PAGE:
In the United States, the Federal Bureau of Investigation (FBI) compiles data on active shooter incidents. From 2000 through 2021, the FBI identified more than 430 active shooter incidents, defined as "one or more individuals actively engaged in killing or attempting to kill people in a populated area." In contrast with mass shooting data collection, the FBI active shooter data collection initiative includes incidents with fewer casualties, and excludes domestic and gang-related incidents. In more than 25% of these incidents, the active shooter incident ended when the attacker committing suicide; in 25%, when the attacker fled. Most active shooter incidents are over before law enforcement arrives. When bystanders do intervene, it is more often through physically subduing the attacker rather than returning fire. Active shooter incidents are rarely ended by an armed bystander returning fire. In 22 of these incidents, the active shooter incident ended when the attacker was shot by an armed citizen, off-duty police officer, or security officer. In ten of these incidents, a civilian killed the attacker.[1][8][9][10]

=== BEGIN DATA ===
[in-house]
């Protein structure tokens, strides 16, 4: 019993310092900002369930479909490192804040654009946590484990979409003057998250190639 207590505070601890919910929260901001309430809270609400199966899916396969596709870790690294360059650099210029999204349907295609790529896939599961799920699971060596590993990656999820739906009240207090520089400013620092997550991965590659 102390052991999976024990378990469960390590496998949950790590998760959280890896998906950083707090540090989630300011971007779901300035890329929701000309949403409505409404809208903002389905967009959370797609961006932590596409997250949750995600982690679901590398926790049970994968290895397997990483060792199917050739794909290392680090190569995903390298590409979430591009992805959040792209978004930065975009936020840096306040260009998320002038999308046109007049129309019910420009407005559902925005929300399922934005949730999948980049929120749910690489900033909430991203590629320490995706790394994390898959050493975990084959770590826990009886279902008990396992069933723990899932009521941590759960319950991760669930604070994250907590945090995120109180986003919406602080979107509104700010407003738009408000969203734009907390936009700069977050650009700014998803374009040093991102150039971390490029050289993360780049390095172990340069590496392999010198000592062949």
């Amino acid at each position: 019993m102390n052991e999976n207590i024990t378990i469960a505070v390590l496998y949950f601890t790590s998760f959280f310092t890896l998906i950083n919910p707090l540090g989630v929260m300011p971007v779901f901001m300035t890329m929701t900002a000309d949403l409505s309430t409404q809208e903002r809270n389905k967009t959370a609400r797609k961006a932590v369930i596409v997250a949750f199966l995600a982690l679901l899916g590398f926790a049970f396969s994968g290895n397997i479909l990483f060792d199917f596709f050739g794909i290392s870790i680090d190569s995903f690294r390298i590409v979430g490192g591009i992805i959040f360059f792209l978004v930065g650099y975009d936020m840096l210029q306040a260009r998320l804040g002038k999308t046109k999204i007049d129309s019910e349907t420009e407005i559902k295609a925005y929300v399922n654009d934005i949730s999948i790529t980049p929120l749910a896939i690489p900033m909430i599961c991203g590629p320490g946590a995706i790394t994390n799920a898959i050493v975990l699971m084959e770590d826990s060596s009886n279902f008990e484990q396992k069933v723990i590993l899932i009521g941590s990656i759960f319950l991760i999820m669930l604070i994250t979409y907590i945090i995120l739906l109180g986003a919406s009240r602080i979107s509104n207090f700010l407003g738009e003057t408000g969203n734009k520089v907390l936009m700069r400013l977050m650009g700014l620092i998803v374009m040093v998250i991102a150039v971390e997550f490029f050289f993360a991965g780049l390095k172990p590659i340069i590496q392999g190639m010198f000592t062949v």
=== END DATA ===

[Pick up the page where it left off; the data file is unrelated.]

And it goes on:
Causation[edit]

Accounts of why active shooters do what they do vary. Some contend that the motive, at least proximately, is vengeance.[11] Others argue that bullying breeds the problem, and sometimes the active shooter is a victim of bullying, directly or derivatively.[12] Still others such as Grossman and DeGaetano argue that the pervasiveness of violent imagery girding modern culture hosts the phenomenon.[13]